The Trump presidency has not been uneventful. But as I argued earlier this week, its vibrancy, its ferocity, its dominance thrums in Trump’s tweets, in the reality show he is running from the Oval Office, in the daily dramas in which he pits himself against everyone from Hillary Clinton to Jay-Z to the FBI.
The Trump Show owns the national conversation, it obsesses the country, it has won more daily mindshare than almost any political drama in American history, but it is, to a shocking extent, cordoned off from the actual work of the Trump presidency. And Trump seems to like it that way — he is a man who values his “executive time,” his late mornings, his sampling of cable news, and he is happy to leave not just the details but the direction of governance to others.
This is why Trump’s State of the Union was so strange. Watching him try to be the president, and just the president, is watching him be cut off from the source of his power, pretending to do and understand the parts of the job he has clearly left to others. Trump touted a stock and labor market whose record-breaking run began before his administration; he bragged about a tax bill that is the kind of bog-standard conservative plutocracy he promised to end; and every few minutes, the camera cut to one of the many Goldman Sachs alumni advising him, and then back to House Speaker Paul Ryan and Vice President Mike Pence, icons of the GOP establishment, smiling beatifically behind him.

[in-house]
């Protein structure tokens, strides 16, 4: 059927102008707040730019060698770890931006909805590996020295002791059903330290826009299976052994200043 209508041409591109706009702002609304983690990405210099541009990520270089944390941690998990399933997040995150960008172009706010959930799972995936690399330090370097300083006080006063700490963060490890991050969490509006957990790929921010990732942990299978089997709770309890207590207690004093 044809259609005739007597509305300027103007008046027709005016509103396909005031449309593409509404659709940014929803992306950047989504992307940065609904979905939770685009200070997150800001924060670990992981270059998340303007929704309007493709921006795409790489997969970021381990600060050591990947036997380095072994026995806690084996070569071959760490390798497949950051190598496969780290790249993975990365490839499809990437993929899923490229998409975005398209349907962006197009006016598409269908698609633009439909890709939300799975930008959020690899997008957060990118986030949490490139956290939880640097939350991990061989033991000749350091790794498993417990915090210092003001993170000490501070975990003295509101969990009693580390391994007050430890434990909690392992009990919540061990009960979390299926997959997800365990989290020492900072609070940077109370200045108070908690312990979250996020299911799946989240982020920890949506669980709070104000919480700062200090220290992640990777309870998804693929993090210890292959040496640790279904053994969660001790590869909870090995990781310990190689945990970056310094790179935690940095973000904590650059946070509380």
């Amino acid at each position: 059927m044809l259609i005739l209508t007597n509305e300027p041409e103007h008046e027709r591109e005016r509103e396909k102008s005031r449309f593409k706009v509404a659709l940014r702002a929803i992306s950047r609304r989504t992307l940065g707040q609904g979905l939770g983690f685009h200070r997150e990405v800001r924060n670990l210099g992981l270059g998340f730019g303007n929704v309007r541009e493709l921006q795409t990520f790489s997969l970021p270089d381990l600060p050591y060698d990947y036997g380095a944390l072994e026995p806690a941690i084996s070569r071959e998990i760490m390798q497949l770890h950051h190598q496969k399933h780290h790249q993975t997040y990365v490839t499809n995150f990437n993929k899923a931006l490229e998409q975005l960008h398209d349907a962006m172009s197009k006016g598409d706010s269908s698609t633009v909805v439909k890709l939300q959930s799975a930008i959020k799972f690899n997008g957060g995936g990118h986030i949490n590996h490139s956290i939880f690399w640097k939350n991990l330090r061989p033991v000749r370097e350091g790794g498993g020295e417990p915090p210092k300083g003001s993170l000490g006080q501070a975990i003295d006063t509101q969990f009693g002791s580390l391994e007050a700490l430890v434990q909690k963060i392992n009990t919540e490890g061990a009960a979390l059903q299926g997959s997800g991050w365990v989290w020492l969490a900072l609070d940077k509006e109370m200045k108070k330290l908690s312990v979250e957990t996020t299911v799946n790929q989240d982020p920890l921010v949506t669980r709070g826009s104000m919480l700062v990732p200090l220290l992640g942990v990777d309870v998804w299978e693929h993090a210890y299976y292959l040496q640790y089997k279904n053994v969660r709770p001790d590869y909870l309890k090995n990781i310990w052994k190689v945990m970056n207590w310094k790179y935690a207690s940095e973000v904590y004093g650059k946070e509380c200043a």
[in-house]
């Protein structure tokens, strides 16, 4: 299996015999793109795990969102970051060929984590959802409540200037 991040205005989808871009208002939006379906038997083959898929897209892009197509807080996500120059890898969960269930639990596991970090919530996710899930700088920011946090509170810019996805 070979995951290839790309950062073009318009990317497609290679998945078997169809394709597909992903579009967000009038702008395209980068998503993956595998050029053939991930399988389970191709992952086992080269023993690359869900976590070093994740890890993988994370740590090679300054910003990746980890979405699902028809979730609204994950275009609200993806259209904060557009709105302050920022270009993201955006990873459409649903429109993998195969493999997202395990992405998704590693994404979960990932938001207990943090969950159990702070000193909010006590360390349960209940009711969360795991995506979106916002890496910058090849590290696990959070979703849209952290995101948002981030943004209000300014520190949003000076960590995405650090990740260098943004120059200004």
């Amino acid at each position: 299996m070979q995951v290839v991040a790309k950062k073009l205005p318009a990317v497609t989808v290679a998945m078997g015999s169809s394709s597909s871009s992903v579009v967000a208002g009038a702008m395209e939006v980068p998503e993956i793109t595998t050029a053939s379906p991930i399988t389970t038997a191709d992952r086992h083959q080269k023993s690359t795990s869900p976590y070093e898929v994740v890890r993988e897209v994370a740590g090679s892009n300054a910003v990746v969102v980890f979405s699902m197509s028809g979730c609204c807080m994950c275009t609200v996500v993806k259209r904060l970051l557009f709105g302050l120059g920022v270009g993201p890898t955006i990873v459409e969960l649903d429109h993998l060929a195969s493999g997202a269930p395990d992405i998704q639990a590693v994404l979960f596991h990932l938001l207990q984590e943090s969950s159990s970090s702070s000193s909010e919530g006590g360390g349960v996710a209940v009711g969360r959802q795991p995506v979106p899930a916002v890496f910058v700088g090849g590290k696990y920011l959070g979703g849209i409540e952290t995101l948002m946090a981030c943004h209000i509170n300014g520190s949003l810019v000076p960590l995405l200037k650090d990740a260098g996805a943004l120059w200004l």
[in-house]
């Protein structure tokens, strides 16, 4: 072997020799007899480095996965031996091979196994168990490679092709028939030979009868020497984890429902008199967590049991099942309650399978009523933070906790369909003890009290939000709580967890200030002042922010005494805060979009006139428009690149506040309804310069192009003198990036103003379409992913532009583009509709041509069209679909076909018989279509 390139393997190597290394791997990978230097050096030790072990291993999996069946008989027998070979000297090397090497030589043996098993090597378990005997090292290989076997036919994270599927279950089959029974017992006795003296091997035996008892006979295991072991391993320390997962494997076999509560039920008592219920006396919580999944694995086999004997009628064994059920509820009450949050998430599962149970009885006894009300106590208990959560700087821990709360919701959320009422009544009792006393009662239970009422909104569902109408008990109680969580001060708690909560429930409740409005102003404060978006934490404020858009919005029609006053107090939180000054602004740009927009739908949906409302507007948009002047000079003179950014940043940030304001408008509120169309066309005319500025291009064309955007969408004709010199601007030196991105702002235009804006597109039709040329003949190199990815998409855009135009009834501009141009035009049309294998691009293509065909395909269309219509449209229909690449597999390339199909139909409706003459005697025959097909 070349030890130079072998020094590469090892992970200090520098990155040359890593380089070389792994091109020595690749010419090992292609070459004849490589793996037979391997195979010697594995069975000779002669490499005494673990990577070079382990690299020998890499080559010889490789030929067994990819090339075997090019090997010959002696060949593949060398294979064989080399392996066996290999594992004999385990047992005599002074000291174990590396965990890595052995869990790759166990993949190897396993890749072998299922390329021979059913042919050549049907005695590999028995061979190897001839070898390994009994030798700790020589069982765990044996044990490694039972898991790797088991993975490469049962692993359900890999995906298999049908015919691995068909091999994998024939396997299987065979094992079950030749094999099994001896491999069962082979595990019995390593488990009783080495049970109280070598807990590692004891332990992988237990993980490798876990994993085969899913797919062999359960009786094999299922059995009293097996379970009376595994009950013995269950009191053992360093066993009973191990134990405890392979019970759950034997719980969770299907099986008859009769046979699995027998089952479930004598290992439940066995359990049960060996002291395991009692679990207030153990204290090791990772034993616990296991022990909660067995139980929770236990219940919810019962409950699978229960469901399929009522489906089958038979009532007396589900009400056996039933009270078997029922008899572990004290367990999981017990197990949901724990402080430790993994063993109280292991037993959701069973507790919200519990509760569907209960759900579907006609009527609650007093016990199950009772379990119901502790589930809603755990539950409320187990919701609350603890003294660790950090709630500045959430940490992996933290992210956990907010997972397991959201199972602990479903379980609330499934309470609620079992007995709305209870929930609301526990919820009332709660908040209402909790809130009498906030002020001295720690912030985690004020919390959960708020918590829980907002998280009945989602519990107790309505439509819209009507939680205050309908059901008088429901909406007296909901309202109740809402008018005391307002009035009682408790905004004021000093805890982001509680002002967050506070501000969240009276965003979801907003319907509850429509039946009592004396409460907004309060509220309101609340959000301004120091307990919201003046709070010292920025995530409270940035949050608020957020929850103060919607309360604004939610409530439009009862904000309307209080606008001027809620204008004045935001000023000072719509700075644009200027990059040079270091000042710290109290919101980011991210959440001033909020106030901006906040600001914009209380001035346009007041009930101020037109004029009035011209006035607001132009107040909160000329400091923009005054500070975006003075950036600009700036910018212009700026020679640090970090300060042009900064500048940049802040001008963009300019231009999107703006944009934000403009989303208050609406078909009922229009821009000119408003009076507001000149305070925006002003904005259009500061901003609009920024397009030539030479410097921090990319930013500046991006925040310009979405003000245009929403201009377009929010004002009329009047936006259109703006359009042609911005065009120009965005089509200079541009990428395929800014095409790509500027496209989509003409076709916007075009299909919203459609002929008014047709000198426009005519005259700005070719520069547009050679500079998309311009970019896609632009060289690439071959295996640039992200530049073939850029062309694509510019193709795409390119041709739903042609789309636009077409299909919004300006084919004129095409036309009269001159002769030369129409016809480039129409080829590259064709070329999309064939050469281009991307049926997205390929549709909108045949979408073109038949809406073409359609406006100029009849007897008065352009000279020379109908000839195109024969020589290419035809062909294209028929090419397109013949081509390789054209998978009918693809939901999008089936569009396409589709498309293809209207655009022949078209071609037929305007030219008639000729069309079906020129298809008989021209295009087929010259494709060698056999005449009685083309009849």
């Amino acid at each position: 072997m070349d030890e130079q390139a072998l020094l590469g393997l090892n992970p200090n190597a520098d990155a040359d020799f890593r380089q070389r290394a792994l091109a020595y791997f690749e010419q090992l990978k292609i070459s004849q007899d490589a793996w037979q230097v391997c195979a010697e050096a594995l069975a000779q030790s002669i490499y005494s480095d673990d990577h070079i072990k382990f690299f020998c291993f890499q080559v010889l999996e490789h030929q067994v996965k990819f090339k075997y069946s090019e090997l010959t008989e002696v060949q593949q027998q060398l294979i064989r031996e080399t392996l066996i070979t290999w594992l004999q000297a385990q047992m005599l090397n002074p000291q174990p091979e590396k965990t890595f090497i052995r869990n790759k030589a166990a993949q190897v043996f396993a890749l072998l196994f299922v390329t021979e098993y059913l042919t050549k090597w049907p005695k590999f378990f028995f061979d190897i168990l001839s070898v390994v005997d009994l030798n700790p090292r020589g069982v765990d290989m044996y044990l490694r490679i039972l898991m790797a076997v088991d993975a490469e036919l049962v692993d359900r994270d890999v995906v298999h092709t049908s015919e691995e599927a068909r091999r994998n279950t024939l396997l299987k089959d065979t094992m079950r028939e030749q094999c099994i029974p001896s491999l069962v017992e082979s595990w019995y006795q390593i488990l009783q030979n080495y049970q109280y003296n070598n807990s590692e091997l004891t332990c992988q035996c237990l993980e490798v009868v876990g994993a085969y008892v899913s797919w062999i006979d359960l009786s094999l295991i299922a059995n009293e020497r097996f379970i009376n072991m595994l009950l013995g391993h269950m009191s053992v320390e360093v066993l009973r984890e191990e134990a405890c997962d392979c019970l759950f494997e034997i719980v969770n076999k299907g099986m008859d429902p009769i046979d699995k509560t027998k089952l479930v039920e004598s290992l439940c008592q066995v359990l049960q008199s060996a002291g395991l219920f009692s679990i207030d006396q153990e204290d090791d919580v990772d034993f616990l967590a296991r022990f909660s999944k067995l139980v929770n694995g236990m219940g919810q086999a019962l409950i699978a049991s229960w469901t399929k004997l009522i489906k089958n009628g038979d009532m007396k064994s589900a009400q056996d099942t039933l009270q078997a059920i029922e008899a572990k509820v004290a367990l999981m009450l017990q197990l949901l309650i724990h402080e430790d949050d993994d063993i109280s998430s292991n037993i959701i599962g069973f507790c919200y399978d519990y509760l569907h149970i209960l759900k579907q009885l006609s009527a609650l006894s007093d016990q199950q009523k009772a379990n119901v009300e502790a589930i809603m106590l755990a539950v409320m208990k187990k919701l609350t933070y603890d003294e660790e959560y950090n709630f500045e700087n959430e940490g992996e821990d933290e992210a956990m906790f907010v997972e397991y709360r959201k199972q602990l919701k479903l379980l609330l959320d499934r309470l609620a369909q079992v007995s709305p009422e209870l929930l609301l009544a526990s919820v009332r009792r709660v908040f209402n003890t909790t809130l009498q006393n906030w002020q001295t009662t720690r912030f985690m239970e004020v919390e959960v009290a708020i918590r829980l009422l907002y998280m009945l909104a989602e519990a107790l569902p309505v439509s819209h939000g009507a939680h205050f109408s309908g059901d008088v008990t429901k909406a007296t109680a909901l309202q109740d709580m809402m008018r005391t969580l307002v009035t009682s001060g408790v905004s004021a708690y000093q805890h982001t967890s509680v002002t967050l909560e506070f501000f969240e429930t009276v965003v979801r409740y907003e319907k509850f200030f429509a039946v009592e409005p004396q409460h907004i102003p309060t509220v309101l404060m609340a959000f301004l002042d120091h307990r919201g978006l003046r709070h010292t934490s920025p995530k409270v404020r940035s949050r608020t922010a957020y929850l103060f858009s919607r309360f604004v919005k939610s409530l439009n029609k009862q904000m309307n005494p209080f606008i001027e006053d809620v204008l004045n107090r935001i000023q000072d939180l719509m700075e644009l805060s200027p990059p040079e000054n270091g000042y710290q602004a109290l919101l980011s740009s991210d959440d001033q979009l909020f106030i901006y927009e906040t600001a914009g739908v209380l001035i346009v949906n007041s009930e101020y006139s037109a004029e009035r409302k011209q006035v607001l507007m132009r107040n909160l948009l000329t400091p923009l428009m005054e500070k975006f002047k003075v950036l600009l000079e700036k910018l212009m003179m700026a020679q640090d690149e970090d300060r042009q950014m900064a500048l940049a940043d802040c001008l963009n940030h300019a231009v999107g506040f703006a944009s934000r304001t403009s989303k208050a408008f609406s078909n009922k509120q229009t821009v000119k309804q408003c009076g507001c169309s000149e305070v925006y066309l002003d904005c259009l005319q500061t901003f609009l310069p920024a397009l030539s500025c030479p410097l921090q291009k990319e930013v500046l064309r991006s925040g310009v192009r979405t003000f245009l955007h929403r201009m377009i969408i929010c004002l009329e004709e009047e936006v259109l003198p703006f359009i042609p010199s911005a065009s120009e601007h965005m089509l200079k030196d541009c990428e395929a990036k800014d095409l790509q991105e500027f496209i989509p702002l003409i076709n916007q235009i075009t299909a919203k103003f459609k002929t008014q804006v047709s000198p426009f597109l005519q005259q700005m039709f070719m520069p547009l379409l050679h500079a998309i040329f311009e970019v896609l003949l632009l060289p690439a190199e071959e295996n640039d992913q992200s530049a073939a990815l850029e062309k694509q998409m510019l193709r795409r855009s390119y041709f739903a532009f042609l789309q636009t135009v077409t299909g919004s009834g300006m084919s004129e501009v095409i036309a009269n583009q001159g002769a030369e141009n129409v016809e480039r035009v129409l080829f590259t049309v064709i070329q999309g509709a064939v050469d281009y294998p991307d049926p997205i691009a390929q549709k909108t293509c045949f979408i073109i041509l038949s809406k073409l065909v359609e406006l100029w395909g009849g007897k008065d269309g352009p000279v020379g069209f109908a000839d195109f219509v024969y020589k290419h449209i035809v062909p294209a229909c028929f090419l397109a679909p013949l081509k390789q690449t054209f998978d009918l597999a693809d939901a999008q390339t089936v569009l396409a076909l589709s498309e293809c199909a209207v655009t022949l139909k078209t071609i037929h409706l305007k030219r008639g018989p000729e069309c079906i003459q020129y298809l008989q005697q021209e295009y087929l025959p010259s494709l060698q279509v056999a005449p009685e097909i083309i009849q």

“For the last year we have sought to restore the bonds of trust between our citizens and their government,” Trump said tonight. But his speech was a reminder of how true that isn’t. He promised a populist revolution, but he has governed as a cut-rate Paul Ryan, in large part because the hard work of governing does not interest him. The State of the Union was a reminder that Trump has not grown into this role, that Twitter makes him look bigger but the presidency makes him look smaller.